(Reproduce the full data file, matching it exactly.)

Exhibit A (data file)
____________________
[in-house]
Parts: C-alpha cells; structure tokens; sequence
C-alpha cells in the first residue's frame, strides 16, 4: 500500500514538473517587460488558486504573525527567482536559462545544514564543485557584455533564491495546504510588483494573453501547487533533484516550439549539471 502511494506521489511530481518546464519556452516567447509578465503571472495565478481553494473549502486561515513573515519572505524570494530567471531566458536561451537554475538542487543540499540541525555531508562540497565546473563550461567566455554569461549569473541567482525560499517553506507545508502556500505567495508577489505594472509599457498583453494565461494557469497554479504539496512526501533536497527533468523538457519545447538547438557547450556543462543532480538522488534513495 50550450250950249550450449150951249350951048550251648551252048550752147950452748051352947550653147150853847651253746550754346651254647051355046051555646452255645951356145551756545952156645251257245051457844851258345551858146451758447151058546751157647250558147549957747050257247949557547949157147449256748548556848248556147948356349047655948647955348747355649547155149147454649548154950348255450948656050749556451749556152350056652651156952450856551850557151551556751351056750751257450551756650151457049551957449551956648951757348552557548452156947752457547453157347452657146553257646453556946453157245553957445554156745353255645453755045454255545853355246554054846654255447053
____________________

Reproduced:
[in-house]
Parts: C-alpha cells; structure tokens; sequence
C-alpha cells in the first residue's frame, strides 16, 4: 500500500514538473517587460488558486504573525527567482536559462545544514564543485557584455533564491495546504510588483494573453501547487533533484516550439549539471 502511494506521489511530481518546464519556452516567447509578465503571472495565478481553494473549502486561515513573515519572505524570494530567471531566458536561451537554475538542487543540499540541525555531508562540497565546473563550461567566455554569461549569473541567482525560499517553506507545508502556500505567495508577489505594472509599457498583453494565461494557469497554479504539496512526501533536497527533468523538457519545447538547438557547450556543462543532480538522488534513495 50550450250950249550450449150951249350951048550251648551252048550752147950452748051352947550653147150853847651253746550754346651254647051355046051555646452255645951356145551756545952156645251257245051457844851258345551858146451758447151058546751157647250558147549957747050257247949557547949157147449256748548556848248556147948356349047655948647955348747355649547155149147454649548154950348255450948656050749556451749556152350056652651156952450856551850557151551556751351056750751257450551756650151457049551957449551956648951757348552557548452156947752457547453157347452657146553257646453556946453157245553957445554156745353255645453755045454255545853355246554054846654255447053